Honor Willsie Morrow was an Iowa native with a love of history. She spent ten years researching Abraham Lincoln and produced the Great Captain trilogy -- "Forever Free" (1927), "With Malice Toward None" (1928) and "The Last Full Measure" (1930). She wrote Western stories and for "Collier's" and "Harper's Weekly," and was editor of a women's magazine called "The Delineator" from 1914 to 1919.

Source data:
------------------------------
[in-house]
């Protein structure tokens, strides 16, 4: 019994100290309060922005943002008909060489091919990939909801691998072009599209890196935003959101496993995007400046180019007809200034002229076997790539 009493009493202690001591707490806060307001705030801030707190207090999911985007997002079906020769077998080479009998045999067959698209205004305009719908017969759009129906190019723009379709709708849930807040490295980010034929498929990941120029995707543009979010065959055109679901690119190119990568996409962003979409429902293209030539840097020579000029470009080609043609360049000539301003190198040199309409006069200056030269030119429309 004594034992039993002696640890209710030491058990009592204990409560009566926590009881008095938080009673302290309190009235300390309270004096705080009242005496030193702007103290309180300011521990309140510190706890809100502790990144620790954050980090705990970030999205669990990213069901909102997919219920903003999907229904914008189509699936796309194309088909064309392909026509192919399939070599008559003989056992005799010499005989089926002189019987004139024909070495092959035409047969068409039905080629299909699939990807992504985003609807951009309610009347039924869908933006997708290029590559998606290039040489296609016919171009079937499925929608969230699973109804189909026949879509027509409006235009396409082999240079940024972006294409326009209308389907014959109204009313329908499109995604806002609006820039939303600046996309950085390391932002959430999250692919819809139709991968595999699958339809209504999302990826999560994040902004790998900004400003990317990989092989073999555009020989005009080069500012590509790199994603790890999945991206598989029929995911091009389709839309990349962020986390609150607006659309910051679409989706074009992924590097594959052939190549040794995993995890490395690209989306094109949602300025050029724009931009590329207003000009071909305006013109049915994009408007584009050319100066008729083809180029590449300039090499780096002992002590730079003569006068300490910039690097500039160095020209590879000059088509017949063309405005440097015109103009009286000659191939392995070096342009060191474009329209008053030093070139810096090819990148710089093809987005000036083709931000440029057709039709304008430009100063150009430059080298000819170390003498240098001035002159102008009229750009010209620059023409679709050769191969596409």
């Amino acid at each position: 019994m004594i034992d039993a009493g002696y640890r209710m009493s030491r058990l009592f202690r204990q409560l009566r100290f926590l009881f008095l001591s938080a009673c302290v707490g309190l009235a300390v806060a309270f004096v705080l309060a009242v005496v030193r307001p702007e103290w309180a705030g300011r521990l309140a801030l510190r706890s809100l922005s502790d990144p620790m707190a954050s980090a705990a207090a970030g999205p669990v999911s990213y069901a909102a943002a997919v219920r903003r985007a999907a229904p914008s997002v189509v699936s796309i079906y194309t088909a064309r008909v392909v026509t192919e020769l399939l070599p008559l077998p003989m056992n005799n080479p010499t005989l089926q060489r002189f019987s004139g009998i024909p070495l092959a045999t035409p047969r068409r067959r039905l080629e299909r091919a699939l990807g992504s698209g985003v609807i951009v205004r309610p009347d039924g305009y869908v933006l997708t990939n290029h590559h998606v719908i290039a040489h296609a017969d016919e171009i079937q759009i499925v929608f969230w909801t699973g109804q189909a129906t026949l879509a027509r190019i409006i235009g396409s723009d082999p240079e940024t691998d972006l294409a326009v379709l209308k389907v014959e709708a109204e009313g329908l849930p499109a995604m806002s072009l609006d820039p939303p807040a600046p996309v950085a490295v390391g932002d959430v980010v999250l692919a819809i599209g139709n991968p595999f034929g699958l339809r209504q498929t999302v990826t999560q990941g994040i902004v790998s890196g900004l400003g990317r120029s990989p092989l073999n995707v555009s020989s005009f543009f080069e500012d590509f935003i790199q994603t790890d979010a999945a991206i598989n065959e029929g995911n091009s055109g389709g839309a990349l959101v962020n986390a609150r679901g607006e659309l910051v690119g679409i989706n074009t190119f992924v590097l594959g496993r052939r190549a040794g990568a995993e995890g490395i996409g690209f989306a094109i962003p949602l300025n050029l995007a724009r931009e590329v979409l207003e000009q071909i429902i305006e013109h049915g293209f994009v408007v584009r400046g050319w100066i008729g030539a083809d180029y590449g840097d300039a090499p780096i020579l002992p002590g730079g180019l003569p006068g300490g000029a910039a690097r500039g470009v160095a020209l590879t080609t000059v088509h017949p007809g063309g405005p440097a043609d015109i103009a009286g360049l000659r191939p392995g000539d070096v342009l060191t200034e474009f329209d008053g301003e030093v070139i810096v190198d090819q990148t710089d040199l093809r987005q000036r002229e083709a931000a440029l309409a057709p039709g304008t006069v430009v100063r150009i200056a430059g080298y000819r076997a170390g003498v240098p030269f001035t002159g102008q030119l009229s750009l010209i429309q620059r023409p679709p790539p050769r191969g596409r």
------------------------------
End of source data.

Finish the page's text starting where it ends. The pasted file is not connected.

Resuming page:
In "The Heart of the Desert," the subject is inter-racial romance. Ruth Clifford has come to the desert seeking a cure for her melancholia. She meets Kut-Le, an educated Indian, and a friendship blossoms when he saves her from a tarantula. He offers to take her into the desert and cure her, but racial prejudice forces her to reject him and state they are not to meet again. He kidnaps her instead, taking her to the desert to effect a cure, while a posse is formed to find her. Will the ending be the triumph of love over prejudice, or the tragedy of loss and death due to misunderstanding?